Have you been avoiding tax with the loans tax loophole – being paid in loans, instead of via a normal salary system? Well, the good times are over. And don’t listen to the siren voices of untrustworthy financial advisers who would persuade you otherwise. But do listen to the experts – the Most Money experts! Read more …
Beware misleading financial advisers
The party’s over
It was fun while it lasted. For years, a legitimate form of tax avoidance was for your employer to pay you by making a series of loans. This way of earning is called ‘disguised remuneration schemes’. Well, the party’s over. HMRC has announced that, from April 2019, they’ll be taxing these schemes. They advise that to avoid unnecessary expense, people should immediately close the schemes.
To avoid charges, you must repay your loans in full before the changes take effect. However, HMRC will allow installment plans of up to 5 years to settle loans before any charges arise.
You won’t need any supporting information regarding your means and ability to pay if …
your expected current year income is less than £50,000 (For employees, gross earnings. For the self-employed, this is their expected net profit.) or …
you are no longer engaged in tax avoidance
If you earn £50,000 or more or you need longer to repay, HMRC will still consider an arrangement, but they’ll need more information.
‘Will I be liable for tax on these loan schemes?’ – Yes, you will!
Some financial advisors are claiming that you might get away without bringing taxed on these schemes. They’re wrong. HMRC has been clear in warning that all such schemes will be taxed.
Don’t believe us? Here‘s the statement in HMRC’s own words –
Most disguised remuneration schemes will be affected by the loan charge in 2019. HMRC is aware that some promoters or agents may have told you that settling will not be beneficial – that the disguised remuneration loan charge will not apply to you and other disguised remuneration anti-avoidance legislation does not apply to your arrangements’. They concluded by adding that such advice is wrong.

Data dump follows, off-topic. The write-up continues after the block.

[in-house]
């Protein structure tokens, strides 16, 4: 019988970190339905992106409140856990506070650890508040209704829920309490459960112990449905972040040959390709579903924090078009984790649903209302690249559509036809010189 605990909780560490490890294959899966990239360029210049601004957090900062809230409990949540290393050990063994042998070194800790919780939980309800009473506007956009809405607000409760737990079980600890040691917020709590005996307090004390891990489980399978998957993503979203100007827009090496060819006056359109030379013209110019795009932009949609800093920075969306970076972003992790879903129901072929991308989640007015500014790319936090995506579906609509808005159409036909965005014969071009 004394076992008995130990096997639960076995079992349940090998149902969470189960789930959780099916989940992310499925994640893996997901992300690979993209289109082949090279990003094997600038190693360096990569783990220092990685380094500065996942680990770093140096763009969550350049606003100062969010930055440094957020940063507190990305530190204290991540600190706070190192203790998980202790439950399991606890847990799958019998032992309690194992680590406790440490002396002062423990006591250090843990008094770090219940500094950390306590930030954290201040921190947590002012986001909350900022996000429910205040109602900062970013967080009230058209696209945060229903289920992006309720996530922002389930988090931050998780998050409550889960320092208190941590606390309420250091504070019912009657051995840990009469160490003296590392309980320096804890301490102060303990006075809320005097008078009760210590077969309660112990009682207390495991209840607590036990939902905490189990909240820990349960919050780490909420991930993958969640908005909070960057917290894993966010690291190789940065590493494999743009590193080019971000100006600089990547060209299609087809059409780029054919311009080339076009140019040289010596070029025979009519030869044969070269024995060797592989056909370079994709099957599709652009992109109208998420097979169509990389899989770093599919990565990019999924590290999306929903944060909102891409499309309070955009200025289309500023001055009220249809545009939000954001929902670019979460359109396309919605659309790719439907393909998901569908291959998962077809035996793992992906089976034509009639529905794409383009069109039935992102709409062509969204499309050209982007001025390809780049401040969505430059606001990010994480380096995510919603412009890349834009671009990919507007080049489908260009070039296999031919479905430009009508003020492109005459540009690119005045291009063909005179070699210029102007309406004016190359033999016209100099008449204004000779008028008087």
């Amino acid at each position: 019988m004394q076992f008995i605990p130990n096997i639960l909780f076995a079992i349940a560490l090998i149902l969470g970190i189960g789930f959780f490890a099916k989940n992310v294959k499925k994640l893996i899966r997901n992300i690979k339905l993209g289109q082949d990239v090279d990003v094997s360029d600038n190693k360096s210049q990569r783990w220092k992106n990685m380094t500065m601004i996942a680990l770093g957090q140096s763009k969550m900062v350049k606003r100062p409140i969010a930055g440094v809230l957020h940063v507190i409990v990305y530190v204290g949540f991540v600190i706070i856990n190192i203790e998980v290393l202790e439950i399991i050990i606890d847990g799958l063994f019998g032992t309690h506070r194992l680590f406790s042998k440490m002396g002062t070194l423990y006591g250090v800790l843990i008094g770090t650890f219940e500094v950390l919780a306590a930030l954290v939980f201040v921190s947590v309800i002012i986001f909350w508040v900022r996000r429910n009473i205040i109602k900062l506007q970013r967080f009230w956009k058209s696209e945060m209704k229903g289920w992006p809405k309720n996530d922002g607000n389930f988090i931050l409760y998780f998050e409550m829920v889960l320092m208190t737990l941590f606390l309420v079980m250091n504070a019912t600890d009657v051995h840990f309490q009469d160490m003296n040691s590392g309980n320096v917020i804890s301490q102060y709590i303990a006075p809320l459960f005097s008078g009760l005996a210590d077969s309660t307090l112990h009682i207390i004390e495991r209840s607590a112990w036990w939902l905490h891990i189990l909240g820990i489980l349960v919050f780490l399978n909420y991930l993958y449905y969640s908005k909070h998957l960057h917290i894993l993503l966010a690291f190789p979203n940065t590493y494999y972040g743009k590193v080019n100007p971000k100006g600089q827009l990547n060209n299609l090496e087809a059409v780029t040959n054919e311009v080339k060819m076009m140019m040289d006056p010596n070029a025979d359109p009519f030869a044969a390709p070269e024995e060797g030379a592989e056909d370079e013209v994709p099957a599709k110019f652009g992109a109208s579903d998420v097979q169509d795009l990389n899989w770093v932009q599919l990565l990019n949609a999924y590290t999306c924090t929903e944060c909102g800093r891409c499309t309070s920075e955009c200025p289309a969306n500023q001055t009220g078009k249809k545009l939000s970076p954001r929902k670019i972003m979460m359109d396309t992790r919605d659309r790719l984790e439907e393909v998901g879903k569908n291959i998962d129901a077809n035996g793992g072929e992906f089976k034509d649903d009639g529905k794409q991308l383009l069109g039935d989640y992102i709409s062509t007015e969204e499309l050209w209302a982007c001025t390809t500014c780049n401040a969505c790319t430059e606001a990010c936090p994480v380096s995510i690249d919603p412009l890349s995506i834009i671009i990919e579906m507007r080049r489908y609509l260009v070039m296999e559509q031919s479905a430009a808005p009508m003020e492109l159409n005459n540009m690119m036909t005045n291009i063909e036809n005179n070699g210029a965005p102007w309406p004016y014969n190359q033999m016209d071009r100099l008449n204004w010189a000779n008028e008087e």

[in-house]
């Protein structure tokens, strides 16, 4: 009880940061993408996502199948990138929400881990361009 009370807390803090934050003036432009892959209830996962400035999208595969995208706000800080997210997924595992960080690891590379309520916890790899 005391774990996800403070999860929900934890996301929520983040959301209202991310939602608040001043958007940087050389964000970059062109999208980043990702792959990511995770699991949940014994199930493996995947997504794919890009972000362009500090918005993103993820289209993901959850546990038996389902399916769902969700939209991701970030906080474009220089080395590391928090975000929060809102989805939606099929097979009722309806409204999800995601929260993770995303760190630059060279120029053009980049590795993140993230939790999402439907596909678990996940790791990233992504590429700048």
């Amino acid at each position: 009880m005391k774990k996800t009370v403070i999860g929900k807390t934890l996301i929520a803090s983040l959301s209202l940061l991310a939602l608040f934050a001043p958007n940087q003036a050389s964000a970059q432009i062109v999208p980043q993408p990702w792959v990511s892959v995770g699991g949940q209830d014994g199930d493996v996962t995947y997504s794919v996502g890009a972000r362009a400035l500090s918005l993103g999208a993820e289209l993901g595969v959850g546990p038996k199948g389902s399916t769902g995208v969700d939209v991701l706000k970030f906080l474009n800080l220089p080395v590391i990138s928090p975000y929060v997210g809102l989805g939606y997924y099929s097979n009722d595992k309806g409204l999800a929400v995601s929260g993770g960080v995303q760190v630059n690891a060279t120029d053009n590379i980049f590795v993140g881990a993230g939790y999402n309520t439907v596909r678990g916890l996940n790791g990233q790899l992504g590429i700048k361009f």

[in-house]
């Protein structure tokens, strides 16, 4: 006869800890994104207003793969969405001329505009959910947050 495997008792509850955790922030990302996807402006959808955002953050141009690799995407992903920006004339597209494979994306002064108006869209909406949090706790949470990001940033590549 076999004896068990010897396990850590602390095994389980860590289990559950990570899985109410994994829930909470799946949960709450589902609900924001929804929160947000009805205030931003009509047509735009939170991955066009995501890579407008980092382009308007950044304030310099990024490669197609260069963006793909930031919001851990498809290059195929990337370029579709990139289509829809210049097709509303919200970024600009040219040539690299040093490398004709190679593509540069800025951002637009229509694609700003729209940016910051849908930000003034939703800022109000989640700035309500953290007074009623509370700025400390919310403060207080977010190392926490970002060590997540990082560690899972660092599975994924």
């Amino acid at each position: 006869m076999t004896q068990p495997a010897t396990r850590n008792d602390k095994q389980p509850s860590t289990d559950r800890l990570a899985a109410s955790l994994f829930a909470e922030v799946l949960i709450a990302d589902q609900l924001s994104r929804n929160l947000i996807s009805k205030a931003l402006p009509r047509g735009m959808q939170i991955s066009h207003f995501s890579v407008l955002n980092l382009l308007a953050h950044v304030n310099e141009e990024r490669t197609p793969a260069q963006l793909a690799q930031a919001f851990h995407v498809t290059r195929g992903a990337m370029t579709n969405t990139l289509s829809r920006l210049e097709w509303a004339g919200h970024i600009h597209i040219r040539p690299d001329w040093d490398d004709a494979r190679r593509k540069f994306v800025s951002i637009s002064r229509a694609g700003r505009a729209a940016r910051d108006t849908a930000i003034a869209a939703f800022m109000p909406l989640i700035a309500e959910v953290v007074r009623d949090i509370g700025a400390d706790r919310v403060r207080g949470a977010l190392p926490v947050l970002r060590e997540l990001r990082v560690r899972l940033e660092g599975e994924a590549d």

The new rules aren’t limited to just loans. They also include other forms of credit. For example, if you use a Corporate Remuneration Trust scheme, your adviser may have told you that the loan charge won’t apply to you. HMRC does not agree and urges you to seek independent advice.
Do you want to settle before the loan charge comes into force? Then make sure you give HMRC all the information they need before 30 September 2018.
Settling your loan now will save you money. If you wait until the charge come in next April, then all previous loans will be added together and taxed in a single year.
Furthermore, if you don’t settle the loan, this could affect income-dependent charges or benefits, including tax-free childcare payments and the high-income Child Benefit charge.
Legitimate long-term solutions
Our experts at Most Money never advise tax evasion schemes. We’re here to advise you on tax-saving ideas which are practical, legal and which will, in the long term, save you money.
So – if you’re involved in a disguised remuneration scheme and you want to understand your options – seek out your expert tax specialist.
Remember – we’re here to help.
This legal information is not the same as legal advice and you may not rely on our post as a recommendation of any particular legal understanding. Please, consult an attorney if you’d like to get an advice on your interpretation of our article.